With the frequency of our hikes down during our off-season we’ve decided to go back and write up some of our outings from before we started this blog. We’re hoping to have Throwback Thursday posts during those weeks that we don’t have a new trip report to write. We’ll start with hikes that we haven’t repeated since starting the blog and, at least to begin with, are not in our plans to be hiked again in the foreseeable future. That is not to say that they are not worthwhile hikes, they all are. In our attempt to take as many different trails as possible we rarely repeat hikes, and when we do it has typically been because we missed something the first time such as a view or blooming wildflowers.
Please keep in mind that we completed all of the throwback hikes at least 4 years ago so before visiting any of the trails be sure to check with the managing agency on their current condition and availability.
With that disclaimer we’d like to start off with one of the most diverse hikes in terms of scenery that we’ve taken – Paulina Peak in the Newberry National Volcanic Monument. This hike was done on 8/6/2011 during a week long vacation in Central Oregon.
There are a number of hiking options in the monument and our visit consisted of a loop using several different trails allowing us to visit several different worthwhile goals. We began our hike by parking at the Big Obsidian Flow Trailhead.
We started with the .8 mile interpretive Big Obsidian Trail which took us into the obsidian flow passing numerous information signs along the way.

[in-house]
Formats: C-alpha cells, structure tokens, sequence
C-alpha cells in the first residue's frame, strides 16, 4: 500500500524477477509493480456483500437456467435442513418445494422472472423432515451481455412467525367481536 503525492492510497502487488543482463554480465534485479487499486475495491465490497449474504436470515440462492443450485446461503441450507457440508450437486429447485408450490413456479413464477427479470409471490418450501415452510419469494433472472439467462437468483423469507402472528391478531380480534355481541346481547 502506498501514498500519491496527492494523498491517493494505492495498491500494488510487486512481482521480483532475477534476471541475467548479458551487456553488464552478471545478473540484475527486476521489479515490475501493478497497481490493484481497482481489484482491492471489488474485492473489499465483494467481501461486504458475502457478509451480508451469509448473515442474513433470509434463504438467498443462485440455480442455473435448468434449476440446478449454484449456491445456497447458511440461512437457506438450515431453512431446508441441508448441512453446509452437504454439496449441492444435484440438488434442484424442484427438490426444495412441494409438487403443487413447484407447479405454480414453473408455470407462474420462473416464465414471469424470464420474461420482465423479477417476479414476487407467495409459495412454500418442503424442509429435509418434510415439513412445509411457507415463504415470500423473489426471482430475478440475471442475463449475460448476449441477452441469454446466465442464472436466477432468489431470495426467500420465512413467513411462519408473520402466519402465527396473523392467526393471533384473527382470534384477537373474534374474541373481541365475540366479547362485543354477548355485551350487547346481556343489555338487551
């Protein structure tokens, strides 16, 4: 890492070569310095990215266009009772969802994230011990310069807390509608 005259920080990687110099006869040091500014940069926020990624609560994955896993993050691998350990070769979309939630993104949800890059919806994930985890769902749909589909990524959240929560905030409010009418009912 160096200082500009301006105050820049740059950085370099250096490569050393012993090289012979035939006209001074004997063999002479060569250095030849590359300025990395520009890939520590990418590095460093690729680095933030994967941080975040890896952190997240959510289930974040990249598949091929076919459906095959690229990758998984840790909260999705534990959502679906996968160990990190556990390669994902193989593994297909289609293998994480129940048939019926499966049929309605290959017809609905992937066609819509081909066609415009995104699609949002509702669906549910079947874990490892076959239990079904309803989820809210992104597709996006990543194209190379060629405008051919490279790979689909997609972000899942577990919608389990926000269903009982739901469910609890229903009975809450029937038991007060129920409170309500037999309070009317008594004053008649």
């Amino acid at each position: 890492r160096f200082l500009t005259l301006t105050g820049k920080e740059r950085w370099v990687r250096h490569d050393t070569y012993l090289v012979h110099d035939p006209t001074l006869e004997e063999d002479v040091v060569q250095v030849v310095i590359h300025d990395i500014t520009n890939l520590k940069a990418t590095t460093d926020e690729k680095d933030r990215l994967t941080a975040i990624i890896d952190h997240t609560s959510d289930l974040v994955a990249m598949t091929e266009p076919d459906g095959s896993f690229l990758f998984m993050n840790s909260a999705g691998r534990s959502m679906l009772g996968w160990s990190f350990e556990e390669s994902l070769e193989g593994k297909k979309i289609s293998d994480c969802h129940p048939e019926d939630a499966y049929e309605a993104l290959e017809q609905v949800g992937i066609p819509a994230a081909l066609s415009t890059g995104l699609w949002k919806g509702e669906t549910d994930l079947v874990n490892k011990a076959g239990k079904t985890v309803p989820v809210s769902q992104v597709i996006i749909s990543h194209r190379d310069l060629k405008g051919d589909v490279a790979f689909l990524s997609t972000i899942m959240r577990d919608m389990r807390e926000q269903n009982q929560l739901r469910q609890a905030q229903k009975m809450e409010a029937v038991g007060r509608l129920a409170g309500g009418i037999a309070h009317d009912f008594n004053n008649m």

In addition to the interpretive signs and cool rock formations the trail offers views of Paulina Peak, Paulina Lake, and Lost Lake.
Paulina Lake with Mt. Bachelor and the South Sister beyond.
A great option for kids this proved to be perfect warm up for the longer loop we had planned. After returning to the parking area we followed the Silica Trail for 100 yards to a junction with the Newberry Crater Trail where we turned right.
We followed this trail for another half mile to the Lost Lake Trail where we once again turned right following a pointer for the Crater Rim Trail.
The Lost Lake Trail passed near Lost Lake but not close enough to get a look although occasional hints of sulfur in the air gave it’s presence away. After passing Lost Lake the trail began switching back uphill alongside the Big Obsidian Flow. The open forest sported a number of blooming lupine plants.
As we climbed we gained views of both of the large lakes in the Newberry Caldera.
After nearly 3 miles on the Lost Lake Trail the trail leveled out after cresting a knoll. Here the trail forked. The left fork led a quarter mile to the Pumice Flat and then on to the Crater Rim in another 3/4 of a mile while the right hand fork reached the Crater Rim Trail in only a half mile (and at a much closer point to Paulina Peak).
Before taking the right hand fork we visited the Pumice Flat which was dotted with purple dwarf lupine blossoms.
From the junction near the Pumice Flat the trail climbed almost 350′ to the rim of the caldera and the Crater Rim Trail. This section of trail offered a nice view of our goal, Paulina Peak, as well as a look down on the Pumice Flat from above.